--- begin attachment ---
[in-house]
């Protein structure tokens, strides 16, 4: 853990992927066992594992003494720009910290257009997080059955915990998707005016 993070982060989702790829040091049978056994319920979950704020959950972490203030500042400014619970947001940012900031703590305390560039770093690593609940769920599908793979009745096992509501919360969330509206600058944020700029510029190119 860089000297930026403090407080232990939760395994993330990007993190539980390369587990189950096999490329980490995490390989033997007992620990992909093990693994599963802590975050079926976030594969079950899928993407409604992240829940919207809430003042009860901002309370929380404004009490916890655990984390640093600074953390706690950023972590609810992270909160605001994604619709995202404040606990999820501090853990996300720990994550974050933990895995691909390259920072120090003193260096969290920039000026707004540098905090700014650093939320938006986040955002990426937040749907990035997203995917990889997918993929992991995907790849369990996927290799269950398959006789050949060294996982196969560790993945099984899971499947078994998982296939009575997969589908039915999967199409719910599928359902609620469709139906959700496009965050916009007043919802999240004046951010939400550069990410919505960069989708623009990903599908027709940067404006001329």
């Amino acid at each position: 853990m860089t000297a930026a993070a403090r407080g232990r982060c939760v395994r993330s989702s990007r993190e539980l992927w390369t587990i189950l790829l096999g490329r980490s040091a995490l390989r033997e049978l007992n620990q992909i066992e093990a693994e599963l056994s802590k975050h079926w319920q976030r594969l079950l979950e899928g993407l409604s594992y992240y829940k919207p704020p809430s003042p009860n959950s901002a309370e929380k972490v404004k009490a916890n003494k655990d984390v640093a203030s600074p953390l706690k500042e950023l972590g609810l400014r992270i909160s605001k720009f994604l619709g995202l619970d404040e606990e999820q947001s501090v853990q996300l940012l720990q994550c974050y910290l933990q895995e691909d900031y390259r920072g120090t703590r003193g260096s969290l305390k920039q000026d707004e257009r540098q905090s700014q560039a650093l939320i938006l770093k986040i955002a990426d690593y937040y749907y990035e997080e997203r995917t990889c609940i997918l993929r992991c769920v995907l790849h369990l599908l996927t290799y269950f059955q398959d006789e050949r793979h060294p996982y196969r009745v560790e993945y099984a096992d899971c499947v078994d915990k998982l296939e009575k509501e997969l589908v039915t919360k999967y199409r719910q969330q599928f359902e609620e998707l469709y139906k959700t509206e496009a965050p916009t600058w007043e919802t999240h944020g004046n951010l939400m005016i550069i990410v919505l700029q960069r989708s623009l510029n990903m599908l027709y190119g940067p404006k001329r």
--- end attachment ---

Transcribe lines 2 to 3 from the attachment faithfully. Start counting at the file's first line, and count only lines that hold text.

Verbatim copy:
């Protein structure tokens, strides 16, 4: 853990992927066992594992003494720009910290257009997080059955915990998707005016 993070982060989702790829040091049978056994319920979950704020959950972490203030500042400014619970947001940012900031703590305390560039770093690593609940769920599908793979009745096992509501919360969330509206600058944020700029510029190119 860089000297930026403090407080232990939760395994993330990007993190539980390369587990189950096999490329980490995490390989033997007992620990992909093990693994599963802590975050079926976030594969079950899928993407409604992240829940919207809430003042009860901002309370929380404004009490916890655990984390640093600074953390706690950023972590609810992270909160605001994604619709995202404040606990999820501090853990996300720990994550974050933990895995691909390259920072120090003193260096969290920039000026707004540098905090700014650093939320938006986040955002990426937040749907990035997203995917990889997918993929992991995907790849369990996927290799269950398959006789050949060294996982196969560790993945099984899971499947078994998982296939009575997969589908039915999967199409719910599928359902609620469709139906959700496009965050916009007043919802999240004046951010939400550069990410919505960069989708623009990903599908027709940067404006001329």
């Amino acid at each position: 853990m860089t000297a930026a993070a403090r407080g232990r982060c939760v395994r993330s989702s990007r993190e539980l992927w390369t587990i189950l790829l096999g490329r980490s040091a995490l390989r033997e049978l007992n620990q992909i066992e093990a693994e599963l056994s802590k975050h079926w319920q976030r594969l079950l979950e899928g993407l409604s594992y992240y829940k919207p704020p809430s003042p009860n959950s901002a309370e929380k972490v404004k009490a916890n003494k655990d984390v640093a203030s600074p953390l706690k500042e950023l972590g609810l400014r992270i909160s605001k720009f994604l619709g995202l619970d404040e606990e999820q947001s501090v853990q996300l940012l720990q994550c974050y910290l933990q895995e691909d900031y390259r920072g120090t703590r003193g260096s969290l305390k920039q000026d707004e257009r540098q905090s700014q560039a650093l939320i938006l770093k986040i955002a990426d690593y937040y749907y990035e997080e997203r995917t990889c609940i997918l993929r992991c769920v995907l790849h369990l599908l996927t290799y269950f059955q398959d006789e050949r793979h060294p996982y196969r009745v560790e993945y099984a096992d899971c499947v078994d915990k998982l296939e009575k509501e997969l589908v039915t919360k999967y199409r719910q969330q599928f359902e609620e998707l469709y139906k959700t509206e496009a965050p916009t600058w007043e919802t999240h944020g004046n951010l939400m005016i550069i990410v919505l700029q960069r989708s623009l510029n990903m599908l027709y190119g940067p404006k001329r």